Michael Carter, a.k.a. Booster Gold
(DC Comics)

‘Booster Gold’ Release Window, Plot, and More

The suit doesn't make the hero.

It’s a great day to be a DC fan: from Supergirl to Swamp Thing to Creature Commandos, James Gunn and Peter Safran have announced a veritable mountain of new content to look forward to in their rebooted imagining of the DC Cinematic Universe. While a few small tastes of the old franchise will remain (Matt Reeves’ Batman isn’t being wiped out, thank goodness), a vast majority of content in the Gunn/Safran DC Universe will be brand new shows and movies, featuring a gaggle of beloved characters that have yet to get their time to shine in live-action. One of the most exciting announcements from today was the news of a Booster Gold TV series, which will be the first time the character has featured in his own live-action project for DC. But now that we know it’s happening, when can fans expect a Booster Gold series, and who’s involved?

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Who is Booster Gold?

If the name doesn’t ring a bell, don’t worry—Booster Gold (despite his popularity among comic book fans) hasn’t popped up in any major cinematic projects for DC so far (unless you count a short-lived stint on Legends of Tomorrow. For those unfamiliar with the character, Booster Gold (aka Michael Jon Carter) is a superhero famous for his imposter syndrome. He’s a do-gooder from the near-future who has traveled back in time and uses his advanced technology to fool everyone into thinking he’s a superhero.

Describing the character, Peter Safran called Booster Gold “(A) total fan favorite, as you guys know … A loser from the future who uses his basic future technology to come back to today and pretend to be a superhero.”

He’s not a bad guy, per-se, but the comic Booster Gold (who first made his debut in 1986) took up the superhero mantle for praise and attention—not exactly the squeaky-clean reason for crime fighting most would expect. Armed with technology from the future, Booster Gold seeks fame and fortune with his newfound ‘powers,’ but his thirst for attention and lack of actual ability often results in him causing more problems than he solves. Sill, despite the deceptive nature of his powers, Booster Gold does eventually resolve to try and be a genuine hero—although, when you don’t have any powers, that can be a tall order.

When will the Booster Gold series release?

With a series officially in the works, the big question becomes when it will hit streaming—and I hate to be the bearer of bad news, but it’s safe to say that a Booster Gold series isn’t coming to our screens any time soon. Gunn and Safran revealed that their new slate will arrive no sooner that 2025, with projects premiering through 2027 as the first installment in their plan for revamping DC’s live-action projects.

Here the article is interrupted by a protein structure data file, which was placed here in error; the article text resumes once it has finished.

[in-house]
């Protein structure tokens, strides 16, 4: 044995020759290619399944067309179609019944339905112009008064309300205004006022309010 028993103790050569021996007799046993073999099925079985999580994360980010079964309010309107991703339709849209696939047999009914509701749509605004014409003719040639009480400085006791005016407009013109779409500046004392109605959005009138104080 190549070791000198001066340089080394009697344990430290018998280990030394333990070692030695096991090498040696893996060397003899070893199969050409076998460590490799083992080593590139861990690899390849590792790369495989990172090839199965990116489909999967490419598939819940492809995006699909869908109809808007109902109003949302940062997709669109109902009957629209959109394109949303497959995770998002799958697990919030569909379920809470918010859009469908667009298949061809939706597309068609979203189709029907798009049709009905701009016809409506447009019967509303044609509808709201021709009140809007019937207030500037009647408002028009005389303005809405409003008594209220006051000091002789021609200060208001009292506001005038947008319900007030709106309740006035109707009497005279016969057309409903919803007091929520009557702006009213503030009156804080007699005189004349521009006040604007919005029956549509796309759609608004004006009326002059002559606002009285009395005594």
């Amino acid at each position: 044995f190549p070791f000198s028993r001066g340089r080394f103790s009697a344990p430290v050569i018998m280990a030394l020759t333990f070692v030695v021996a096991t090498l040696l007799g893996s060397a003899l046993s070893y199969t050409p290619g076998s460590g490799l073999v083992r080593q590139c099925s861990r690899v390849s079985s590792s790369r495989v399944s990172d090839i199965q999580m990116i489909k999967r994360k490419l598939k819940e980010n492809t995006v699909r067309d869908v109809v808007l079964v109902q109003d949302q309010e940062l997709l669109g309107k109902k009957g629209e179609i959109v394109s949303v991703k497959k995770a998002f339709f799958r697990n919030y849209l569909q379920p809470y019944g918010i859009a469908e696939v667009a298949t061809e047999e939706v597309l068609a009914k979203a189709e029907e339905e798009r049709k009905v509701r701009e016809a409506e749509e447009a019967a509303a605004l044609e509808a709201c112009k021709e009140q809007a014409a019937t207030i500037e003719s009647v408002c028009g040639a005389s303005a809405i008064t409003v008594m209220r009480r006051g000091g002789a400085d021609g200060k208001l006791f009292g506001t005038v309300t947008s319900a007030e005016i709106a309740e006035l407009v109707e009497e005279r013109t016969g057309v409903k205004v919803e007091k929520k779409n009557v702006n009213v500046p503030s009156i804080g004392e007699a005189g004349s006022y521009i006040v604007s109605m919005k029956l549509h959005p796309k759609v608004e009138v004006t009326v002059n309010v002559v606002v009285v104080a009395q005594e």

So, optimistically, 2025 sounds like the soonest we can hope to see the Booster Gold series, while more conservative estimates might land it towards the tail end of the slate in 2027. It’s worth noting, though, that this isn’t the first time the character has been announced for live action. Back in 2016, Greg Berlanti and Zach Stentz had a Booster Gold film in the works that never saw the light of day.

Who will star in Booster Gold?

The other major question besides when we’ll get to see Booster Gold is who will bring the wannabe hero to life—and if James Gunn’s hints are anything to go by, it sounds like DC has already found their live-action Booster Gold:

“I think of it basically, as the story of a superhero’s imposter syndrome. How did he deal with that? How does he try to use this future technology to be loved by people today? What is really at the base of that, and it’s a character study, that’s going to be a very different type of show. We are talking to an actor about this right now. I think that’s going to happen.”

So Gunn and Safran seem to already have an actor in mind (and in talks) but just who that actor is is anyone’s guess. In the past, Booster Gold’s been played on the small screen by Eric Martsolf (in a short turn on Smallville) and Donald Faison (on Legends of Tomorrow), and the character’s backstory doesn’t demand and specific traits, so it’s safe to say that pretty much any actor could be up for the part.

(featured image: DC Comics)


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Lauren Coates
Lauren Coates (she/her)is a freelance film/tv critic and entertainment journalist, who has been working in digital media since 2019. Besides writing at The Mary Sue, her other bylines include Nerdist, Paste, RogerEbert, and The Playlist. In addition to all things sci-fi and horror, she has particular interest in queer and female-led stories. When she's not writing, she's exploring Chicago, binge-watching Star Trek, or planning her next trip to the Disney parks. You can follow her on twitter @laurenjcoates